The draft regulations propose requirements relating to reporting on emergency preparedness and response capabilities. In respect of underground fire and explosion risks, a competent person must hold a Mine Environmental Control Certificate of Competency or equivalent qualification, while competent persons in respect of surface fire and explosions must hold Intermediate Certificates of Competency in Mine Environmental Control, issued by the Minerals Council of South Africa or equivalent qualification, or a certificate in Mine Environmental Control together with an advanced fire prevention certificate.
Issuing and deployment of portable oxygen sources
The prevailing regulation 16.2 distinguishes between coal mines and all other mines in regulating the provision of portable oxygen sources, otherwise referred to as self-contained self-rescuers. The proposed changes do away with this distinction and instead differentiate underground and surface mines. Under the proposed regulations no person may go underground, at any mine, without a body-worn self-contained self-rescuer (BWSCSR). If a risk assessment indicates that employees may be exposed to irrespirable atmospheres at surface operations these obligations will apply at those operations too.
The proposed regulations provide more detail on the type of training that employers must provide to employees in the use of self-contained self-rescuers, notably these obligations go beyond technical information and 'how-to' guidance in that employers will be required to train employees in such a manner that employees understand any potential physical and psychological symptoms that may occur while using the apparatus. To achieve this, training must incorporate information on physical, cognitive, psychological and behavioural aspects of using self-contained self-rescuers.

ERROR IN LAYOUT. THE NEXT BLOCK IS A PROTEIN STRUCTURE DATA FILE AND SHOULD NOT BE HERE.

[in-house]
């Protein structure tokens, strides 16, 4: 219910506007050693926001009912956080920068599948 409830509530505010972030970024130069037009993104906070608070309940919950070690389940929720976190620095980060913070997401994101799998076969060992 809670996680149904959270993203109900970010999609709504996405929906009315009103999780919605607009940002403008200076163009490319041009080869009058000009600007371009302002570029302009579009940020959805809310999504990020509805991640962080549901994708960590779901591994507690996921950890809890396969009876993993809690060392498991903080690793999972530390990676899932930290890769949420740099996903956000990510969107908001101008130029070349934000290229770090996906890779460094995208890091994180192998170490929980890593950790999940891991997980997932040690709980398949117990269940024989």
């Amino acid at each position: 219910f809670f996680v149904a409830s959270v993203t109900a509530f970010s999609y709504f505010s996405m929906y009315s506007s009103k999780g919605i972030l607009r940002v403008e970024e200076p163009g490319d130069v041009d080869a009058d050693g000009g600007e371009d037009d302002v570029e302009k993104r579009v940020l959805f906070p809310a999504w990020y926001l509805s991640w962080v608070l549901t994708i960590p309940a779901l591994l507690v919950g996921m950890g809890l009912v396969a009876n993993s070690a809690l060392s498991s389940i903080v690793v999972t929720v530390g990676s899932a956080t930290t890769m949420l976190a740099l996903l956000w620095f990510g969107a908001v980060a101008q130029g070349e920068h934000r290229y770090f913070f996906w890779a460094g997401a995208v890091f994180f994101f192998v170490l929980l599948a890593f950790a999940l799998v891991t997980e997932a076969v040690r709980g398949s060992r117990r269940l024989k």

The proposed regulations would also regulate long duration self-contained self-rescuer (LDSCSR) which may be used during an emergency. LDSCSRs are breathing apparatus that provide oxygen for at least 60 minutes at a rate of 35 litres per minute. The LDSCSR would be required to provide oxygen instantly when activated, either through a chemical reaction or compressed air starters.
Monitoring self-contained self-rescuer apparatus
Employers will be required to ensure that representative samples of both BWSCSRs and LDSCSRs are tested by an accredited organisation for structural integrity and functional performance. The mine's rescue service providers will be obligated to ensure that the LDSCSR apparatus are tested if kept in reserve. The employer and the mine's rescue service provider must keep records of LDSCSR information for the past 24 months, including the total number and makes in use, purchased, and withdrawn from use, the type of defects found, the number of LDSCSRs repaired/refurbished, and the number of LDSCSRs tested much like the prevailing requirements that govern self-contained self-rescuers generally.
Emergency preparedness in respect of underground mines
Mine rescue team
Employers at underground mines are required to maintain mine rescue teams. Significant changes are proposed regarding the number of teams required on each mine (this is determined by referring to the maximum number of people who could be underground at any one time), as well as the composition of and certifications held by personnel on such teams.